TEMPE, Ariz. -- Lorenzo Cain isn’t the only Brewers mainstay ready to get to work on Saturday night at Goodyear Ballpark.
Besides Cain returning to action from a quadriceps injury, Brewers reliever and National League Rookie of the Year Devin Williams is scheduled to pitch his first Cactus League inning in the Brewers’ night game against the Reds, manager Craig Counsell said Thursday. The Brewers have been careful with Williams this spring after his 2020 season ended early due to a right rotator cuff injury.
“He threw another ‘live’ on Tuesday,” Counsell, referring to a round of live batting practice against Brewers hitters, said. “I think he threw 30 pitches, so we pushed him pretty good. He’s ready for game action. He’s on a normal schedule that other relievers are on.”
The Brewers’ bullpen is built around left-hander Josh Hader and right-hander Williams, who have combined to win the last three NL Reliever of the Year Awards. Williams had a breakthrough season in '20, when he allowed one earned run in 27 innings and struck out 53 of the 100 hitters he faced in MLB’s shortened season, featuring a changeup so uniquely nasty it earned its own nickname: The Airbender.
But he developed discomfort in his shoulder during the Brewers’ final regular-season series in St. Louis and missed the NL Wild Card Series against the Dodgers. Since Williams, Hader and other late-inning relievers do not require the same buildup as starters, the Brewers have taken great care to prepare him for Cactus League games this year.
Even though his debut comes with 11 exhibition games left on the Brewers’ schedule, Williams is expected to be ready for Opening Day.
“Physically, there’s nothing really going on. He’s normal,” Counsell said. “Now, it’s just foundation and getting innings under your belt in a normal schedule. Getting up and getting ready fast. That’s what part of the switch to games means for pitchers, relievers specifically. He’s ready to do it.”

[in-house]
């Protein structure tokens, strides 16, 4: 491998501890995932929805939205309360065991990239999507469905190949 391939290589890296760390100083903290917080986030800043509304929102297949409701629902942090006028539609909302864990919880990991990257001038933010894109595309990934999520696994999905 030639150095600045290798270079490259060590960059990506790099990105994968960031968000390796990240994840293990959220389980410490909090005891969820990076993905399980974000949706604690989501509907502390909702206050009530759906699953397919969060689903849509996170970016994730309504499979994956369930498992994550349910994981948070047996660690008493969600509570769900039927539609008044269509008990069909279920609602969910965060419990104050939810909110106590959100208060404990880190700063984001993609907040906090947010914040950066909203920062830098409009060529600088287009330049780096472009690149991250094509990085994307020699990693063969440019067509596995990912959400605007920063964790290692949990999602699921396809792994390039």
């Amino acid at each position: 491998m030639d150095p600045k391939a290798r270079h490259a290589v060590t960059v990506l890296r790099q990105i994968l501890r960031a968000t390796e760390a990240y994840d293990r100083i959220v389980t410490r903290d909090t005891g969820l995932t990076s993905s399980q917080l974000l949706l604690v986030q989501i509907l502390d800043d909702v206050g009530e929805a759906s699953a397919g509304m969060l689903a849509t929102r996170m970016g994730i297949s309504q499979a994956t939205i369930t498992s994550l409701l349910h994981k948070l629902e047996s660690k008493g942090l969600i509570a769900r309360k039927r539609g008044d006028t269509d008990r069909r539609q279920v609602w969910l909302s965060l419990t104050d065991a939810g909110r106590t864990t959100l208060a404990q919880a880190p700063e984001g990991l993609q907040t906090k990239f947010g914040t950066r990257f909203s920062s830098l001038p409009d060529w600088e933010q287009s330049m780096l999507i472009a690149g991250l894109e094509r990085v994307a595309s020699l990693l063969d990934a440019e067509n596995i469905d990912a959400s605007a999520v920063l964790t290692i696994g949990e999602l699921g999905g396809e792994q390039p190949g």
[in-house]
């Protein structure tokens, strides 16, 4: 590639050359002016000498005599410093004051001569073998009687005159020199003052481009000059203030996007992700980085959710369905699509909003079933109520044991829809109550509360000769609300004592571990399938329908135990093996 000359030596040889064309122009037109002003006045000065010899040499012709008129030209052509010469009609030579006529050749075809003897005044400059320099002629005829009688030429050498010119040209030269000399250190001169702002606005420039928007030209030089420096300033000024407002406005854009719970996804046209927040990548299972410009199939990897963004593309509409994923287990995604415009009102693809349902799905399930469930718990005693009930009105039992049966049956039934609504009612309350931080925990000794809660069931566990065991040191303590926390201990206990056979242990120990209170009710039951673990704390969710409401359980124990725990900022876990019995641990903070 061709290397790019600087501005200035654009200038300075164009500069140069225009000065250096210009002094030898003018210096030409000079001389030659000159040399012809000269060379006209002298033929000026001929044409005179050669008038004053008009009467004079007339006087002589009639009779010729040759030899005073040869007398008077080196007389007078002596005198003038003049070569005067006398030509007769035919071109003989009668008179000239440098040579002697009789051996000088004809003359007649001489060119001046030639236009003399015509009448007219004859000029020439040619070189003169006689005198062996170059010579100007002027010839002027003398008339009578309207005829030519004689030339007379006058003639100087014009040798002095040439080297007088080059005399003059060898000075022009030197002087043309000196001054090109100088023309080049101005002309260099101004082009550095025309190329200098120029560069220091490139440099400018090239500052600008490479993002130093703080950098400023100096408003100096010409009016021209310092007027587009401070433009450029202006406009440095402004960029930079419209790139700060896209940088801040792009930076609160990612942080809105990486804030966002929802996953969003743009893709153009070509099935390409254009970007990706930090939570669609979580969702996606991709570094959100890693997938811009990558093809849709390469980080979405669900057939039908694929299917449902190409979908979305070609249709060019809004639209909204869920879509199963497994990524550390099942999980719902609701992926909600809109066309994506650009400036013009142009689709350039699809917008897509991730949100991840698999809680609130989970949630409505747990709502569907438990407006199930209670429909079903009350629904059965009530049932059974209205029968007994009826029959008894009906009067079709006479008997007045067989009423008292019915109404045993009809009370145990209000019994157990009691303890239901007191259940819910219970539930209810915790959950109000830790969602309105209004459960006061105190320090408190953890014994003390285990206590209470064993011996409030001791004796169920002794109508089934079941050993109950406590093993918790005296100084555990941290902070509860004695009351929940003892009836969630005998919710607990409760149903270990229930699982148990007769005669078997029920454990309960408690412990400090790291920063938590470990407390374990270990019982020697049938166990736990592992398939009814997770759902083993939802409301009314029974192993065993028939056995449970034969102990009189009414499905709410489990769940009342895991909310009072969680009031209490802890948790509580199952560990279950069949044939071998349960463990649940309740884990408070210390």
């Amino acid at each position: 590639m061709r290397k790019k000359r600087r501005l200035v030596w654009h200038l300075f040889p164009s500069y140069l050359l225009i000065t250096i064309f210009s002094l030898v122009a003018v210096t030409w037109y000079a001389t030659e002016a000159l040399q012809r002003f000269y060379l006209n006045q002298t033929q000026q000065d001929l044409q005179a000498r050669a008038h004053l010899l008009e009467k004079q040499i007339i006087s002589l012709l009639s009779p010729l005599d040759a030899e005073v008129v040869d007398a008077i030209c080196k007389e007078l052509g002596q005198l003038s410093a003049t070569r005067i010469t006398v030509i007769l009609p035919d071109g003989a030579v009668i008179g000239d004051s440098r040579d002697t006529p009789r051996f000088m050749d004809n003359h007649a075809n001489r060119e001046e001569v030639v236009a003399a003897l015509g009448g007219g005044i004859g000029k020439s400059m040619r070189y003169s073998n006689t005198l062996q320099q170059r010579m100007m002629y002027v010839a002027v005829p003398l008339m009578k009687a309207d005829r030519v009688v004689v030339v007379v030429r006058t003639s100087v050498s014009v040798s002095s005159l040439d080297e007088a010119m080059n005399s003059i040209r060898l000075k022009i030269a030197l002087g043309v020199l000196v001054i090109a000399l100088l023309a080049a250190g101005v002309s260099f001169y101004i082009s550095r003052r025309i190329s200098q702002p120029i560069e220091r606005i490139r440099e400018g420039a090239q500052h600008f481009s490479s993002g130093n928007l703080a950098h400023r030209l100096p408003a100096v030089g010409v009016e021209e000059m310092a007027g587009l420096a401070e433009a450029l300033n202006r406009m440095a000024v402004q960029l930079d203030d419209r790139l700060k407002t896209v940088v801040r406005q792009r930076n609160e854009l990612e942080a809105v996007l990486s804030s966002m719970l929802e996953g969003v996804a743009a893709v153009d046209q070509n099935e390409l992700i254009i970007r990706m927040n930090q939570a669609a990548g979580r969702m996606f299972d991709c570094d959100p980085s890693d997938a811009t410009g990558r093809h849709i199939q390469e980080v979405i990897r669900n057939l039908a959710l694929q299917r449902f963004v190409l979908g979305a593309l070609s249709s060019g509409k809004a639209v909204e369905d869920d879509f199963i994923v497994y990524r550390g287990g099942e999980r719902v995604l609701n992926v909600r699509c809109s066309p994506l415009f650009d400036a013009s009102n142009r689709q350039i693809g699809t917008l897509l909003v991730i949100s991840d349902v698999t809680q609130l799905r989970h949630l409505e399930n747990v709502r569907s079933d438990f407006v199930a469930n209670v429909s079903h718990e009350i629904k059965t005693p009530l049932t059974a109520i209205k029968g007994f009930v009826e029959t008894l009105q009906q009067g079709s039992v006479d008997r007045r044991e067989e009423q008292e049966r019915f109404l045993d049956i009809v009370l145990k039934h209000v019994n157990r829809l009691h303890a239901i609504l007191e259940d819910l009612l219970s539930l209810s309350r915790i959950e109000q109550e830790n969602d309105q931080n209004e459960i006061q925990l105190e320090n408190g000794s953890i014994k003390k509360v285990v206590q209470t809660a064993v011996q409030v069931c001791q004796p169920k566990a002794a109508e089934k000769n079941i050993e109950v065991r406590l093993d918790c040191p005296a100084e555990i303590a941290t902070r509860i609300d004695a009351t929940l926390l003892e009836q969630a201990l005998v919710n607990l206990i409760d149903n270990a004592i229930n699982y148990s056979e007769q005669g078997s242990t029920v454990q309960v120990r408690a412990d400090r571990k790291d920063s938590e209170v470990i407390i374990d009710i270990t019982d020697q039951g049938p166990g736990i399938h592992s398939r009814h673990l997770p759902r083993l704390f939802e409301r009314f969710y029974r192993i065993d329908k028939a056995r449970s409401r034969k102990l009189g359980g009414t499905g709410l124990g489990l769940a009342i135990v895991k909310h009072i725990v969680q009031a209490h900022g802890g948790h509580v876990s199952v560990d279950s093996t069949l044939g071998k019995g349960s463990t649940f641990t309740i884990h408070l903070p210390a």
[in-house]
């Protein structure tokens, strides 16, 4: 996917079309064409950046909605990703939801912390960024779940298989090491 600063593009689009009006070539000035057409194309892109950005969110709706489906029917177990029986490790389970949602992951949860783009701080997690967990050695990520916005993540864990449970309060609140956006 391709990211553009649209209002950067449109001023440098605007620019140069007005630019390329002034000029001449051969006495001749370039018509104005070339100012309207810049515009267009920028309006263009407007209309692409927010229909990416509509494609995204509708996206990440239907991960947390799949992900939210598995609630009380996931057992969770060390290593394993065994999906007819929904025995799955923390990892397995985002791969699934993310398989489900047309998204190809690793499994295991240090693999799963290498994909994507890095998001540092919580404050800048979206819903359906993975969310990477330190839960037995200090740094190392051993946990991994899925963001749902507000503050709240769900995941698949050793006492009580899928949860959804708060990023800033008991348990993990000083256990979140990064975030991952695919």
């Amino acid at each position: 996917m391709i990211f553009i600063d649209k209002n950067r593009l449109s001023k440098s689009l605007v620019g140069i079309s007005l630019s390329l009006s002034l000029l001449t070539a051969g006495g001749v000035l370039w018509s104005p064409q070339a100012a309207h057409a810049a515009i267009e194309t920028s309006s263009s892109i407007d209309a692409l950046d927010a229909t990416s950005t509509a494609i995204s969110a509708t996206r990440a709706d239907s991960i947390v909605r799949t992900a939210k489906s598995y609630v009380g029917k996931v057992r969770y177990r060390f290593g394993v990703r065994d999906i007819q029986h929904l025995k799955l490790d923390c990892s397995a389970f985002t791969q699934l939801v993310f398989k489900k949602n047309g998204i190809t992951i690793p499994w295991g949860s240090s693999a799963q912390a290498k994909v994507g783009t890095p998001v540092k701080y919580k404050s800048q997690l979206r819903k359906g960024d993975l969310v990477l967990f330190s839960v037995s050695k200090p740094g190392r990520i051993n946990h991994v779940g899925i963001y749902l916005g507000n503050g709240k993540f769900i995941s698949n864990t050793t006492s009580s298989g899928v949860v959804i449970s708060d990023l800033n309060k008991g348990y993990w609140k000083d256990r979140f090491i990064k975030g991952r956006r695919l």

Appleton returns as alternate training site
With Minor League seasons not getting underway until early May, the Class A Wisconsin Timber Rattlers will once again host an alternate training site outside Appleton, Wis. beginning April 12, and this time, there might be fans in the stands.
The Timber Rattlers said they are working with the Brewers’ player development department and MLB on conditions that would allow fans to attend workouts and intrasquad scrimmages and would announce the outcome of those discussions as soon as they are resolved.
“We truly value our relationship with the Brewers, and we appreciate their confidence in our staff and facility to accommodate their needs,” Timber Rattlers president Rob Zerjav said. “What really makes this special is the ability to allow fans back into the stadium to watch baseball and this opportunity will probably be a once-in-a-lifetime chance to watch Triple-A baseball in northeastern Wisconsin.”
The alternate training site roster will largely be comprised of players bound for Triple-A Nashville, and will be announced soon after Milwaukee’s Major League Opening Day roster is finalized.
A number of those players grinded through the summer in Appleton last year. Now, they will face a new challenge: Cold weather in April.
“I think it's going to be a shellshock for a lot of guys,” reliever and Wisconsin native J.P. Feyereisen, who knows all about playing baseball in the cold, said. “For me, it's going to be like, 'Well, this is normal college baseball at Stevens Point.' … Obviously, if it snows and covers the field, I'm sure that we'll find a way to find a gym somewhere inside that we can go throw, just to make sure everyone is staying loose.”
Those extra players won’t have to worry about snow during the two-week period between the end of Spring Training and the opening of the alternate training site. They will be in Milwaukee working out at the domed American Family Field during that period, Counsell said.
• Keston Hiura remains a work in progress at first base, where he missed a pickoff attempt from pitcher Corbin Burnes and couldn’t scoop a one-hop throw from shortstop Luis Urías in Thursday’s 3-2 loss at the Angels.
“I’ll have to work with Keston a little bit more on the pickoffs,” Burnes said. “He was actually saying before the game that this was the first time he was playing first with me on the mound, so he wanted a couple pickoffs today. So, I was able to get 4-5 over there to him. I think I tied him up with a couple balls over there, and then threw one that cut on him and got up the line. Hopefully that’s something we can work on a little bit more.”
• The Brewers announced Thursday that American Family Field had received GBAC STAR facility accreditation from the Global Biorisk Advisory Council, which the team called “the gold standard with respect to the cleaning industry’s only outbreak prevention, response and recovery accreditation for facilities.” In response to the COVID-19 pandemic, the GBAC STAR accreditation program certifies that facilities have established the proper cleaning protocols, disinfection techniques and work practices to combat biohazards and infectious disease. The Brewers are opening the season with 25 percent capacity at regular-season home games.